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Is Trump’s Popularity Sinking? Here’s the Poll to Look At.

Mother Jones

This Gallup poll has been making the rounds today:

I’ve deleted the rest of this post. It was a comparison of job approval ratings of Republican presidents among Republicans. But I screwed it up. There’s actually nothing interesting to report on that score. Trump’s job approval ratings are about the same as Reagan, Bush Sr., and Bush Jr.

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Is Trump’s Popularity Sinking? Here’s the Poll to Look At.

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My Job Just Got a Lot Easier

Mother Jones

Donald Trump held a remarkable press conference today—about which more later—but first I have to thank him. Here’s an exchange with NBC’s Peter Alexander:

ALEXANDER: You said today that you had the biggest electoral margin since Ronald Reagan, 304, 306 electoral votes. But President Obama had 365….

TRUMP: Well, I’m talking about Republicans.

ALEXANDER: George H.W. Bush, 426 when he won as president. So why should Americans trust you?

TRUMP: Well no, I was given that information. I don’t know, I was just given—we had a very, very big margin.

ALEXANDER: I guess my question is why Americans should trust you when you use information…

TRUMP: Well, I don’t know, I was given that information. I was given—I actually, I’ve seen that information around.

This is great! I mean, I write for a magazine, and let’s face it: fact checking is a pain. I know my fellow writers will back me up here. I suppose it’s good for readers, who want accurate information, but it’s a huge time sink for us content creators. Next time, my conversation will go like this:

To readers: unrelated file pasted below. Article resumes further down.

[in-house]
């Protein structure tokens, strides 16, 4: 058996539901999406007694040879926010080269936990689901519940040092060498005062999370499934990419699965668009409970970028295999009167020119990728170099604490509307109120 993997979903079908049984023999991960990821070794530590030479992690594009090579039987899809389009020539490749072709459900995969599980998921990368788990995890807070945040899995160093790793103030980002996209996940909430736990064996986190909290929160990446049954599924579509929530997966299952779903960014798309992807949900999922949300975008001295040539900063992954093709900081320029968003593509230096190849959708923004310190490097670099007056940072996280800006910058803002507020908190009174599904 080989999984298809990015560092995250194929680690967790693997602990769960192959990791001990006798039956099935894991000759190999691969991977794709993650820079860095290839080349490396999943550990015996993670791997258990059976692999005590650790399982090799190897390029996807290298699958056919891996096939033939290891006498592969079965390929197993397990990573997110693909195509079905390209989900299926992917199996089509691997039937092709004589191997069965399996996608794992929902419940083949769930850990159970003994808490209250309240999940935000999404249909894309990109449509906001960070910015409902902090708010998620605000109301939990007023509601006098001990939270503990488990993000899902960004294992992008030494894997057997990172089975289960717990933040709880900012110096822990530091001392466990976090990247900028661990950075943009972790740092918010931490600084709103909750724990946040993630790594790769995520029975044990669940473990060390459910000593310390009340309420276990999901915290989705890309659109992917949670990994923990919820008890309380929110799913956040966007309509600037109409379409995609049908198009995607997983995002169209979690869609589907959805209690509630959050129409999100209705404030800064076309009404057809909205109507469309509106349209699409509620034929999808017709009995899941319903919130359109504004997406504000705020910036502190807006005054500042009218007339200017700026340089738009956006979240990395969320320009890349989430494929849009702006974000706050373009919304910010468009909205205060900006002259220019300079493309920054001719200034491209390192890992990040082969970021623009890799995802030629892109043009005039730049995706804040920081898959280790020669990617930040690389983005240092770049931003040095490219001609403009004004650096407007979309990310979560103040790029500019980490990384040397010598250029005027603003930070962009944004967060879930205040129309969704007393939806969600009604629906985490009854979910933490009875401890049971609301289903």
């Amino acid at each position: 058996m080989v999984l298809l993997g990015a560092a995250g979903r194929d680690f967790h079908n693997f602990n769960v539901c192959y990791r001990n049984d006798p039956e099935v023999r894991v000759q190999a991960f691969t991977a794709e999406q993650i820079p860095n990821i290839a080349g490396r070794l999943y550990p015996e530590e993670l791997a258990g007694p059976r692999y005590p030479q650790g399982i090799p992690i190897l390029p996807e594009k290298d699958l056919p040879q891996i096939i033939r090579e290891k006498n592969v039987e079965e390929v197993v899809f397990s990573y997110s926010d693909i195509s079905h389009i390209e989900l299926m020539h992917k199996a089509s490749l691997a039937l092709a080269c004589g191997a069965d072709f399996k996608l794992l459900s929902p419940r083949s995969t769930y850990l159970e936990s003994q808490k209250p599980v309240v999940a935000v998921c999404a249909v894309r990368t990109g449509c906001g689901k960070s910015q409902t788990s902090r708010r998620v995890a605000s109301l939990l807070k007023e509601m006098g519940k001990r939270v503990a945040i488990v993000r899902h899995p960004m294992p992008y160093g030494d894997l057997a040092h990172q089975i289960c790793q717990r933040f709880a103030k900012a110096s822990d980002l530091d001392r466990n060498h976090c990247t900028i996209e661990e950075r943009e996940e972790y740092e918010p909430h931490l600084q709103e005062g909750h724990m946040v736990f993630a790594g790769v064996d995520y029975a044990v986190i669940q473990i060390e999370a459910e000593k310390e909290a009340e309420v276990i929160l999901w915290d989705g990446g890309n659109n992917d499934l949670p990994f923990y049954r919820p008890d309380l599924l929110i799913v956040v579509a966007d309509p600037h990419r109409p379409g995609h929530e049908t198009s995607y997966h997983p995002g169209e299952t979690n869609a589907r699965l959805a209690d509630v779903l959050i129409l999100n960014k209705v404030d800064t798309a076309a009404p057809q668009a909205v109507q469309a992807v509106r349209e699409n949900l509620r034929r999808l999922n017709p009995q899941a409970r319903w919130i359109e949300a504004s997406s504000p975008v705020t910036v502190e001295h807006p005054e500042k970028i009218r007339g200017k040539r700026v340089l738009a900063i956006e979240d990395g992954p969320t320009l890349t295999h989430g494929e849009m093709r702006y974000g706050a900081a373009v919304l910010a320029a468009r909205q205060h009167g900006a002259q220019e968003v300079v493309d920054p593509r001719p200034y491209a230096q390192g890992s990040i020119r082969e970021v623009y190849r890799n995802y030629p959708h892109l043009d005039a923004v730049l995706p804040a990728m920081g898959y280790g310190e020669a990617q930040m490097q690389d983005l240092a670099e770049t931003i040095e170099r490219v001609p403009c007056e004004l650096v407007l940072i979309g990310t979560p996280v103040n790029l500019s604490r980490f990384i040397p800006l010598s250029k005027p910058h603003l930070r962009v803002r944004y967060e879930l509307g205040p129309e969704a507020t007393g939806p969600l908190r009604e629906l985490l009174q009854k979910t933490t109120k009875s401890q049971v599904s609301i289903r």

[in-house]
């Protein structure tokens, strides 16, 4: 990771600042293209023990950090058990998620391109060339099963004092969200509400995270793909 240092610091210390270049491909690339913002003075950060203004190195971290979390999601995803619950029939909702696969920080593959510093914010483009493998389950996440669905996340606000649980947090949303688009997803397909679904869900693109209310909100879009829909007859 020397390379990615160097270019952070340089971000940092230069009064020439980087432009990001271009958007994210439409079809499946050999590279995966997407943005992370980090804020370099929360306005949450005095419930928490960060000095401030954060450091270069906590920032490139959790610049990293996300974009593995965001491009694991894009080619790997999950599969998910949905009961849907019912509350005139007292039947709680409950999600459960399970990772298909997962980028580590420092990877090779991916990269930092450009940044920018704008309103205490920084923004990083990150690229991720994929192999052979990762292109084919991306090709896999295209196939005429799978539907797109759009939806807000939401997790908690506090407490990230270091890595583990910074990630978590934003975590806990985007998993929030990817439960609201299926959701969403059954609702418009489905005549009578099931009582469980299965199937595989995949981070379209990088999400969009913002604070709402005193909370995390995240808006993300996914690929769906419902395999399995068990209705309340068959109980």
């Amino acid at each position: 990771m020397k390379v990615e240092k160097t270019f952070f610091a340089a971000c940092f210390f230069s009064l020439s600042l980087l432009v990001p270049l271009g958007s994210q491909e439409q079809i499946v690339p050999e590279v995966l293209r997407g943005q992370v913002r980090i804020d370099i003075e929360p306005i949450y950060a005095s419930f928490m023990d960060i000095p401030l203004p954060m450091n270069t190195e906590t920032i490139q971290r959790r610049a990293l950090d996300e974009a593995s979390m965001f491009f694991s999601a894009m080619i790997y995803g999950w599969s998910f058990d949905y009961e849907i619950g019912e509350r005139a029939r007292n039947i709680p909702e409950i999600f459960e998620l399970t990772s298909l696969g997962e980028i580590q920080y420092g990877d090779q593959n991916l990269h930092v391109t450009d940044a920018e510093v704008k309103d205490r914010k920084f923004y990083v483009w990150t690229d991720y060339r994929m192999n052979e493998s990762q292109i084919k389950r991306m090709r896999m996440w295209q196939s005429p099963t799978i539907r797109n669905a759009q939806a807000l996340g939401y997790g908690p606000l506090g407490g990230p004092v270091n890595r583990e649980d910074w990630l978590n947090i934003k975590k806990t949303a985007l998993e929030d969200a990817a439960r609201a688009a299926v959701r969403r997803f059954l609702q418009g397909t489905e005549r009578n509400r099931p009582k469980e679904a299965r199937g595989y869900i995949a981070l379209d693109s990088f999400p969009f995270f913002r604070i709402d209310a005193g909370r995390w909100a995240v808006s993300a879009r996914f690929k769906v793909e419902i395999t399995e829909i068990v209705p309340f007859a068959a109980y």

FACT CHECKER: You say in your article that hippos are the largest mammals. Are you sure?

ME: I don’t know, I was given that information. They’re really big.

FACT CHECKER: And mice are the smallest?

ME: I’ve seen that information around.

This is going to make my job a lot easier. Thanks, Mr. President!

Continued:

My Job Just Got a Lot Easier

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A Conservative Discovers the Racist Right

Mother Jones

Over at National Review, Jay Nordlinger comments on racism:

The 2016 election cycle made me much wiser, in addition to sadder….All my life, I had heard about racists, anti-Semites, and other such types on the right. Maybe I was sheltered, but I almost never encountered any of them. I thought they were essentially bogeymen, conjured by the lyin’ Left. The people I met were good Reagan conservatives — the salt of the earth.

Then came 2016, in partnership with the social media. The rock was overturned. In a way, I wish the rock had stayed put.

I hope National Review decides to take this institutionally more seriously, instead of commenting on race only when someone is outraged about some perceived excess of the social justice warriors on the left.

Throughout American history, there have been periodic opportunities to make real headway against racism if only both parties had provided a united front. But that’s never happened. One party or the other has always found the votes of white racists too alluring to ignore.

As the number of white racists declines, it should be easier to reject them, but instead just the opposite has happened. In our 50-50 nation, even a smallish bloc is far too large to actively repudiate. Trump may be the last gasp of white racial anxiety in America, or he might represent the start of a global white nationalist movement. I hope for the former and fear for the latter. Either way, it would be nice if both parties recognized the danger.

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A Conservative Discovers the Racist Right